Baby Vibe unveils gum massaging product for teething children
THOUSAND OAKS, Calif. Baby Vibe on Monday announced its new option for parents seeking teething relief for their children, the JeJe Teether, a product that creates a vibrating sensation that massages aching gums and eases the process of cutting teeth. The vibrations last seven minutes before JeJe Teether switches off automatically.
“The vibration produced by the JeJe Teether actually stimulates gum tissue and facilitates the tooth breakthrough process quite naturally,” stated Mario Gonzalez, co-founder of Baby Vibe. “So the function of the JeJe Teether is twofold: It relieves the pain and shortens the window in which the baby can experience pain.”
Missouri Senate committee considers reverse-switch of PSE
JEFFERSON CITY, Mo. A Missouri Senate committee on Monday entertained legislation that would mandate the reverse-switch of all products containing ephedrine, pseudoephedrine or phenylpropanolamine — all products currently sold and tracked from behind the pharmacy counter per the Combat Meth Act.
The bill would exempt dietary supplements containing naturally-occurring ephedrine alkaloids that constituted less than 15% of the total weight of the supplements; however, supplements containing ephedrine have been banned from sale by the Food and Drug Administration since 2004. PSE and PPA are drugs, and therefore cannot be legally sold as supplements. PPA is also no longer available for sale OTC — the FDA requested that PPA products be pulled from the market in 2000.
That leaves only PSE products that are currently available in drug stores, and if the legislation passes this year, PSE products will become prescription-only drugs througout the state.
The move would limit access to PSE, critics charge, and would force consumers with nothing more than a common cold out of their local drug stores and into their local doctor’s offices.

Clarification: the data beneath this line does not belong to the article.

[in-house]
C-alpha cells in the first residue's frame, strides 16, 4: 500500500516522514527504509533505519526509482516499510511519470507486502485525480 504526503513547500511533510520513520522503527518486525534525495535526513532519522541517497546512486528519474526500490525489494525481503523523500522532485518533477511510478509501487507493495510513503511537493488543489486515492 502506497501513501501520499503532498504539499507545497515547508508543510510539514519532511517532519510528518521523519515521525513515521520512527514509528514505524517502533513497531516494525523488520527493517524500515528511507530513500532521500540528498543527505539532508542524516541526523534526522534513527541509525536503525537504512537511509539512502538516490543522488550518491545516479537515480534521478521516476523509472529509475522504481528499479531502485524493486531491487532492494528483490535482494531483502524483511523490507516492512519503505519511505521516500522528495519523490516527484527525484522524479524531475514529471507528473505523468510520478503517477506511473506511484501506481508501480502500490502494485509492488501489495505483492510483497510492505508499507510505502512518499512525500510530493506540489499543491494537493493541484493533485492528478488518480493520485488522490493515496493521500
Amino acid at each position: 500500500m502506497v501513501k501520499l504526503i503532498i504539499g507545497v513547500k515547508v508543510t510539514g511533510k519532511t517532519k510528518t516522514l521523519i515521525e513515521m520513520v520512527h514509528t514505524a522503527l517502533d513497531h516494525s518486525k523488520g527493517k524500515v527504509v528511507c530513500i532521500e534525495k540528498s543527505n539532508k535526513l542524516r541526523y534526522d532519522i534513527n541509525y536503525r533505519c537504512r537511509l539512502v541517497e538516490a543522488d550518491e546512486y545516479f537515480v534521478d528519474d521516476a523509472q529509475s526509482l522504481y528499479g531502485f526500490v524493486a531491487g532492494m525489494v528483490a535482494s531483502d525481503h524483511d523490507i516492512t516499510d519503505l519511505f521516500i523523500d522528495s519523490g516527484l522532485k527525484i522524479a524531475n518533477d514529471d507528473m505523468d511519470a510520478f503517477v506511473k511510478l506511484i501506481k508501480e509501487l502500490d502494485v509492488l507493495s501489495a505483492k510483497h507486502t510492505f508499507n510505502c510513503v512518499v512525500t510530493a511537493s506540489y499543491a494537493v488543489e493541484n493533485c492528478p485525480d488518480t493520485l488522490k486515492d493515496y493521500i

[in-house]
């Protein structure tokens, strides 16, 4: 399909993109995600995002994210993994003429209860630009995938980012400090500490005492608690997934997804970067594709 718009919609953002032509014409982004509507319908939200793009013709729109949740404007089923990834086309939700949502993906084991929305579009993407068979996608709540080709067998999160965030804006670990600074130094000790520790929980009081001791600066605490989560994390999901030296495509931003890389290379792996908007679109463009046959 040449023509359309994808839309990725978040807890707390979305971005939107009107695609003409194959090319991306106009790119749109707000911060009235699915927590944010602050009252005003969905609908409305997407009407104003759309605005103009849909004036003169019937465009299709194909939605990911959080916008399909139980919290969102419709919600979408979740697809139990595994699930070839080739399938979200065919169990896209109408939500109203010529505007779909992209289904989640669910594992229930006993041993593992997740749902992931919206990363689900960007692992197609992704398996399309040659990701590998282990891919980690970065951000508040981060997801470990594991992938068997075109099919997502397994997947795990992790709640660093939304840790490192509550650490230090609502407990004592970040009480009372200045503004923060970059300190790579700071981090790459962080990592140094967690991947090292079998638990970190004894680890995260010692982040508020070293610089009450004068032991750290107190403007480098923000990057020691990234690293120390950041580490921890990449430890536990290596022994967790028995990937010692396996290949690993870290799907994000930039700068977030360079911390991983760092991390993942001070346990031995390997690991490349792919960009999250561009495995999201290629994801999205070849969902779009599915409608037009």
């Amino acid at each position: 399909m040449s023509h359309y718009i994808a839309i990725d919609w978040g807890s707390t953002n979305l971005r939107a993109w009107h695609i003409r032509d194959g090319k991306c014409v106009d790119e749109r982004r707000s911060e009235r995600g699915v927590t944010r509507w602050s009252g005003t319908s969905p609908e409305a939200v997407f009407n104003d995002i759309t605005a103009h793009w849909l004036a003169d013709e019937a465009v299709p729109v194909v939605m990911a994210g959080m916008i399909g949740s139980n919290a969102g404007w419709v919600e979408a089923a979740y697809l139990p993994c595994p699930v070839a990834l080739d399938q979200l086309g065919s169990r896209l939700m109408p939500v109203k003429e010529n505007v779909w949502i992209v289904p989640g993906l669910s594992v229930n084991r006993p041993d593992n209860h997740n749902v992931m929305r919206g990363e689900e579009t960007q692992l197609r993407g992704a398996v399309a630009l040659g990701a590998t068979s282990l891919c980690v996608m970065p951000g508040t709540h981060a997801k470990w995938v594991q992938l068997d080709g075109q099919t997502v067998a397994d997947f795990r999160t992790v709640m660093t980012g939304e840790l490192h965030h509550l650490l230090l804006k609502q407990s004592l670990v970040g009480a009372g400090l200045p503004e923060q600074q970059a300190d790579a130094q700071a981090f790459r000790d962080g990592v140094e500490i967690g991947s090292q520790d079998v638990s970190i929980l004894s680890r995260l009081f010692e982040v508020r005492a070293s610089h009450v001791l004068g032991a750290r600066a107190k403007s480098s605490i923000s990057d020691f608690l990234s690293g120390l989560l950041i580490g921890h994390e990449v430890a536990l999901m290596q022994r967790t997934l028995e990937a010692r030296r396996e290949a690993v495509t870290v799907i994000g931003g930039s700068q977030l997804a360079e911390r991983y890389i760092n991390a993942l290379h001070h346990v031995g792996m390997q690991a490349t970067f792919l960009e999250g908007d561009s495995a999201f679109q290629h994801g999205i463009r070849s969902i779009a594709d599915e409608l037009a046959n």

Oregon switched PSE to prescription-only in 2006, and have since claimed that the move has nearly eliminated methamphetamine labs.
Part of the impetus behind the bill may be financial. The state has yet to release funds to support electronic logbook requirements on the sale of PSE, according to published reports, and switching PSE to prescription-only status would relieve the legislature from that financial burden.
American Herbal Products Association launches Foundation Web site
SILVER SPRING, Md. The American Herbal Products Association has announced the debut of www.AHPAFoundation.org, the Web page for the AHPA Foundation for Education & Research on Botanicals designed to provide companies and individuals with an easy way to support the Foundation’s substantive revision of the American Herbal Products Association’s Botanical Safety Handbook through online donation.
“The Botanical Safety Handbook provides both a clinically-relevant assessment of the safety of numerous herbs in commerce and invaluable data to assist manufacturers in developing labels that adequately inform consumers,” stated AHPA-ERB Foundation chairman and Neways International senior director of regulatory affairs, Monzur Ahmed. “It is imperative for industry that the Botanical Safety Handbook contains the most recent and comprehensive information available, and now the ability for companies to financially contribute online provides a convenient way to support this new edition of the Handbook.”
First published in 1997, the Botanical Safety Handbook has become a reference text for healthcare providers, consumers, retailers and manufacturers of herbal products. The text provides safety information on more than 600 species of plants known to be in trade as ingredients in dietary supplements, and, employing a unique safety rating system, classifies each species listed based on a review of a number of authoritative contemporary botanical references and knowledge of historical use.
“While many health care providers in the U.S. believe research on botanicals is scarce, in actuality a wealth of information is obtainable, but not easily accessible since it is scattered in various academic journals and texts on the clinical use of botanicals,” stated Zoe Gardner, program coordinator of the Medicinal Plants Program at the University of Massachusetts and research editor of the Botanical Safety Handbook revision. “An accurate, scientifically-based assessment of herbal ingredients will be required for medical professionals to accept the use of health-promoting botanicals.”